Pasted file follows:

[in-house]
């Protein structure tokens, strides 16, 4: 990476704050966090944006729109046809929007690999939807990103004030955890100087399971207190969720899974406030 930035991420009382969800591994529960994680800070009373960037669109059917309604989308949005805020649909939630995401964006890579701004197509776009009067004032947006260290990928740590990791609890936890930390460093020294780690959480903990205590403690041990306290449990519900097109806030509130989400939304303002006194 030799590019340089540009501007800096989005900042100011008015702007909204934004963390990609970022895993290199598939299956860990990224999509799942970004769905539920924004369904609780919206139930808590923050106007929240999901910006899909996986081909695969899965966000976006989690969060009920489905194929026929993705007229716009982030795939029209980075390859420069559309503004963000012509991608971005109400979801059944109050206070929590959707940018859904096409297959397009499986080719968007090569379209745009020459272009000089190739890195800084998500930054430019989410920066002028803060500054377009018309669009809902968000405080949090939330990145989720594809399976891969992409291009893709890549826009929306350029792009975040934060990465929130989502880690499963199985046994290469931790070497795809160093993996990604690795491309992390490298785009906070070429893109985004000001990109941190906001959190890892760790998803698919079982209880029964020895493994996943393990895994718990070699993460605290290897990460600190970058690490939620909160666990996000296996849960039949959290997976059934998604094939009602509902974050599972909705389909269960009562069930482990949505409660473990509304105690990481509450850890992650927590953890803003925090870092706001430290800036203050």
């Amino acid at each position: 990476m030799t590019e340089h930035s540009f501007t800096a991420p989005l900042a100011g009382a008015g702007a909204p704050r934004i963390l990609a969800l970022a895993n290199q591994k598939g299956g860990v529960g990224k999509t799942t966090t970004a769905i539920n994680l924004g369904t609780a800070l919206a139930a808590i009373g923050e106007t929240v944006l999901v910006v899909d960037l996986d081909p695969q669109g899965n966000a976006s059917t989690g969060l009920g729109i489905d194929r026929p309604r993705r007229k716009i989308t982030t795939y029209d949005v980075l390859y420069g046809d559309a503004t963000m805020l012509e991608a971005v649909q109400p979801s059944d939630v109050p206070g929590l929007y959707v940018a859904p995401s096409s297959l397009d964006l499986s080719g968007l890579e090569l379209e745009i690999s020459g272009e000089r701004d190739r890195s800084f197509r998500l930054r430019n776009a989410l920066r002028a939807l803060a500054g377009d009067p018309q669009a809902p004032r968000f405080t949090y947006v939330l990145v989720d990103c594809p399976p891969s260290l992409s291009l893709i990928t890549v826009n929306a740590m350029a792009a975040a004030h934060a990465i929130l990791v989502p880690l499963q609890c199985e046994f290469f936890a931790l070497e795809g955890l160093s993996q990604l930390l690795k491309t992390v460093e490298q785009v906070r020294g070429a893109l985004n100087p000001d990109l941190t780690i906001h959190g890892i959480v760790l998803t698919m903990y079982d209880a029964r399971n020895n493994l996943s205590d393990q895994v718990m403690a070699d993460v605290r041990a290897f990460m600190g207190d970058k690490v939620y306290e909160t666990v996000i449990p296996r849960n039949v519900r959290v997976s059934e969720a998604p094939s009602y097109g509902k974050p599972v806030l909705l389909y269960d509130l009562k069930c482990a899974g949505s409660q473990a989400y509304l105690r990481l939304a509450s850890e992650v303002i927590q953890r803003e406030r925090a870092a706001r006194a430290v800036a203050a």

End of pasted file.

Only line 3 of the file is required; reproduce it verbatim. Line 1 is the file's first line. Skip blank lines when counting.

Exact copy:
């Amino acid at each position: 990476m030799t590019e340089h930035s540009f501007t800096a991420p989005l900042a100011g009382a008015g702007a909204p704050r934004i963390l990609a969800l970022a895993n290199q591994k598939g299956g860990v529960g990224k999509t799942t966090t970004a769905i539920n994680l924004g369904t609780a800070l919206a139930a808590i009373g923050e106007t929240v944006l999901v910006v899909d960037l996986d081909p695969q669109g899965n966000a976006s059917t989690g969060l009920g729109i489905d194929r026929p309604r993705r007229k716009i989308t982030t795939y029209d949005v980075l390859y420069g046809d559309a503004t963000m805020l012509e991608a971005v649909q109400p979801s059944d939630v109050p206070g929590l929007y959707v940018a859904p995401s096409s297959l397009d964006l499986s080719g968007l890579e090569l379209e745009i690999s020459g272009e000089r701004d190739r890195s800084f197509r998500l930054r430019n776009a989410l920066r002028a939807l803060a500054g377009d009067p018309q669009a809902p004032r968000f405080t949090y947006v939330l990145v989720d990103c594809p399976p891969s260290l992409s291009l893709i990928t890549v826009n929306a740590m350029a792009a975040a004030h934060a990465i929130l990791v989502p880690l499963q609890c199985e046994f290469f936890a931790l070497e795809g955890l160093s993996q990604l930390l690795k491309t992390v460093e490298q785009v906070r020294g070429a893109l985004n100087p000001d990109l941190t780690i906001h959190g890892i959480v760790l998803t698919m903990y079982d209880a029964r399971n020895n493994l996943s205590d393990q895994v718990m403690a070699d993460v605290r041990a290897f990460m600190g207190d970058k690490v939620y306290e909160t666990v996000i449990p296996r849960n039949v519900r959290v997976s059934e969720a998604p094939s009602y097109g509902k974050p599972v806030l909705l389909y269960d509130l009562k069930c482990a899974g949505s409660q473990a989400y509304l105690r990481l939304a509450s850890e992650v303002i927590q953890r803003e406030r925090a870092a706001r006194a430290v800036a203050a």